Ex-convict Jonathan Aitken has been asked by the Centre for Social Justice to serve on a policy review commission on prison reform.
Adam Boulton’s blog reports the following reaction from Government Whip, Tom Watson:
This is a return to the disgraced, scandal-ridden Tory past.
What can we expect next from the Tories?
David Cameron should go all the way, bring in Jeffrey Archer to run a truth and reconciliation committee, draft Neil Hamilton in to advise him on parliamentary modernisation and scrutiny, and bring in Shirley Porter to overhaul his housing policy.
Hmm. Interesting. And here I was thinking that the Labour Party was into rehabilitation of wrongdoers and all that.
This is my view: Jonathan Aitken committed a very serious offence. He was duly punished, and he served his sentence. He has also publicly repented of his crime. As such, he should be free to contribute to society in any way that he can. If he has something to contribute to prison reform policy, then by all means, let’s hear it.
This issue reminded me of something that happened on this blog some months ago. I was taken to task by some people for allowing John Hirst, otherwise known as the Jailhouse Lawyer, to comment on my blog. The argument was that he had committed a very serious crime, had shown no public remorse, and so should not be permitted space on any decent weblog. Some people threatened to boycott my blog until I barred him. I refused. Part of my reasoning was that he had been punished for his crime, and that if he had something useful to say, I was interested in hearing it. I must say that almost all the supportive comments and emails I received were from people on the Left of the political divide. Maybe they understand instinctively the whole rehabilitation thing, I don’t know. However, for many reasons, I was very much cheered by their support.
Back to Jonathan Aitken. I wonder if Tom Watson would be making these comments if a non-Tory ex-offender had been appointed instead. Take the the Jailhouse Lawyer: he was in prison for a very long time, challenged the prison system in court, and is very well-versed in many aspects of prisoners’ rights. He has a lot of interesting insights into prison reform, and would no doubt have so much to offer to the debate, if asked. If the Jailhouse Lawyer had been invited, and had accepted, to serve on the panel, I wonder if Tom Watson would have condemned the appointment.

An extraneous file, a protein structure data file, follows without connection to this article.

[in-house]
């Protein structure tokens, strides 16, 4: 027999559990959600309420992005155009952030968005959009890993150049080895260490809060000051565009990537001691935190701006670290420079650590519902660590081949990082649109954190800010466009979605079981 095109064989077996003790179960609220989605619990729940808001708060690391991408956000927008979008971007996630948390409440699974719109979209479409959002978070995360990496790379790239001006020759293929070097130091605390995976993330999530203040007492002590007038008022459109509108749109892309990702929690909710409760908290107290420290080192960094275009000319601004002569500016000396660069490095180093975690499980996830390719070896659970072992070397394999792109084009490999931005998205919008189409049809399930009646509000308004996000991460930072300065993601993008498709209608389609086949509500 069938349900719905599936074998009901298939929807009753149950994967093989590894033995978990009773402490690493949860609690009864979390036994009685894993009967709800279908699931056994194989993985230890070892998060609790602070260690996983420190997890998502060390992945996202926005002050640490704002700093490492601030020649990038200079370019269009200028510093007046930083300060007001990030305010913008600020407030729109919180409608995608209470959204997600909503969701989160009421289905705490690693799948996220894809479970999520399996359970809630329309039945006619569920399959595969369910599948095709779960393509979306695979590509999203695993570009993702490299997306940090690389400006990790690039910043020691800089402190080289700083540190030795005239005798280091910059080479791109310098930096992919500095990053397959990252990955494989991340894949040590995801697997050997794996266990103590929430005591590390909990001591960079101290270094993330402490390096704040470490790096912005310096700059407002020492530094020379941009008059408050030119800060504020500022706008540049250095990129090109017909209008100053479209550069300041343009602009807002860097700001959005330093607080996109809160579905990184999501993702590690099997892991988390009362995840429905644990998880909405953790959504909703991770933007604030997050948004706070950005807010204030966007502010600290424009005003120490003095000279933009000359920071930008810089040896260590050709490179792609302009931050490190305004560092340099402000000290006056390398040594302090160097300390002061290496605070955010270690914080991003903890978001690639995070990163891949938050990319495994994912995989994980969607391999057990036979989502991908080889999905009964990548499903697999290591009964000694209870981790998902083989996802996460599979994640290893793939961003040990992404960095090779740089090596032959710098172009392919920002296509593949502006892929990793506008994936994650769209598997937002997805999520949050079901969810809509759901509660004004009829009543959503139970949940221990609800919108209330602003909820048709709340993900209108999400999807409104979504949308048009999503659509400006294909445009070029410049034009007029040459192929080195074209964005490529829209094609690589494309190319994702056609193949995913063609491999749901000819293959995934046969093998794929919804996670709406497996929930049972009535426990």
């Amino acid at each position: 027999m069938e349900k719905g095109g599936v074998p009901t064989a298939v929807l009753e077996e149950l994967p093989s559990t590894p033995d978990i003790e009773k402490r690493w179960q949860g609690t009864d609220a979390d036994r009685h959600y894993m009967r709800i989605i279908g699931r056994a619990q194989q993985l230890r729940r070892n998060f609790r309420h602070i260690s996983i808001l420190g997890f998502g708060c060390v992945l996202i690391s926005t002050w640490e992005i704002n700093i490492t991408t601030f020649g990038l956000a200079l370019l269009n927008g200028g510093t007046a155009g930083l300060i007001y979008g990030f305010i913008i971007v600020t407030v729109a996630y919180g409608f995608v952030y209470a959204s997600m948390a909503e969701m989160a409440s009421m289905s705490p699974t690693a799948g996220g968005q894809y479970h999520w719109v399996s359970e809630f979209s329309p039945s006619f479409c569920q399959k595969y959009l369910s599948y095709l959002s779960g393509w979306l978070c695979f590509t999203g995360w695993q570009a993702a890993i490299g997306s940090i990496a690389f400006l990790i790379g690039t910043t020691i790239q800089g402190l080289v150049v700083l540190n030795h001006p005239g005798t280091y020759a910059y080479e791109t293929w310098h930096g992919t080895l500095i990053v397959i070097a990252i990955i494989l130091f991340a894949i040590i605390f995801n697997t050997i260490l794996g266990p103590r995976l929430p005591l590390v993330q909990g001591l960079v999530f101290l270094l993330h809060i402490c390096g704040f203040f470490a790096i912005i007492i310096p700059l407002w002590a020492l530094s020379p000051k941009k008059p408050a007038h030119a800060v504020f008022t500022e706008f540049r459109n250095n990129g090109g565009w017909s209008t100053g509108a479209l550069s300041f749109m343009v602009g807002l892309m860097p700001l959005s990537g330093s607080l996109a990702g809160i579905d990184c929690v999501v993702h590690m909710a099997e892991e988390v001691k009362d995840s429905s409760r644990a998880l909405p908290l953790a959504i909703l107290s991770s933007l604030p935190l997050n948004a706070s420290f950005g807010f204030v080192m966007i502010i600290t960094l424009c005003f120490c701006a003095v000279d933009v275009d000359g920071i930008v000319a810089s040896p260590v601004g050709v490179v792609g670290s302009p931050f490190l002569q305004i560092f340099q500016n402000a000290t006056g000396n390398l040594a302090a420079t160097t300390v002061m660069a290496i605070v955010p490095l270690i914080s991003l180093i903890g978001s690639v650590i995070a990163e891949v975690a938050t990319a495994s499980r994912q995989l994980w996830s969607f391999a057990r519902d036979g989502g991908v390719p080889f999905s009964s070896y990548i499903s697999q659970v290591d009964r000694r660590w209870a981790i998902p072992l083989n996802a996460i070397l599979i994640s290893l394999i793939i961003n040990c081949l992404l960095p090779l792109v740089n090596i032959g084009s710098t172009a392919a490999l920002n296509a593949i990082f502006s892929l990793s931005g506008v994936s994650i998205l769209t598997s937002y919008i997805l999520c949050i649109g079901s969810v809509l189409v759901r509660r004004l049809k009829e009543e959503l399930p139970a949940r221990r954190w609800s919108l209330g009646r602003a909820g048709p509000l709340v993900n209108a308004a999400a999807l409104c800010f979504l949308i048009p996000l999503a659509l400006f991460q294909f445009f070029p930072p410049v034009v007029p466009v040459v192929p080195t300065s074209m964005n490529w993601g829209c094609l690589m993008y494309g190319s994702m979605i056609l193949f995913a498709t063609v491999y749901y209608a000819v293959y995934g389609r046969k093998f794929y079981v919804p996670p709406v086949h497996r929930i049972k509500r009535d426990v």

Of course he wouldn’t have condemned the appointment. The only reason he has criticised Aitken’s appointment is because Aitken is a Tory. That is the simple truth. I wrote a few days ago about principled bloggers, those who praise or criticize policy based on principle, regardless of whether or not the policy in question was advocated by their political allies or opponents. I know that Tom Watson is a party political man who owes much of his career achievement to the Labour Party, but that is no reason to eschew principle. If you believe in the rehabilitation of ex-offenders, particularly those that have shown remorse, and indicated a desire to serve, why should that principle change just because the ex-offender in question is from a different political party to yourself? Or maybe Tom Watson does not believe in rehabilitation at all, in which case, his comments are completely consistent. Somehow I doubt that.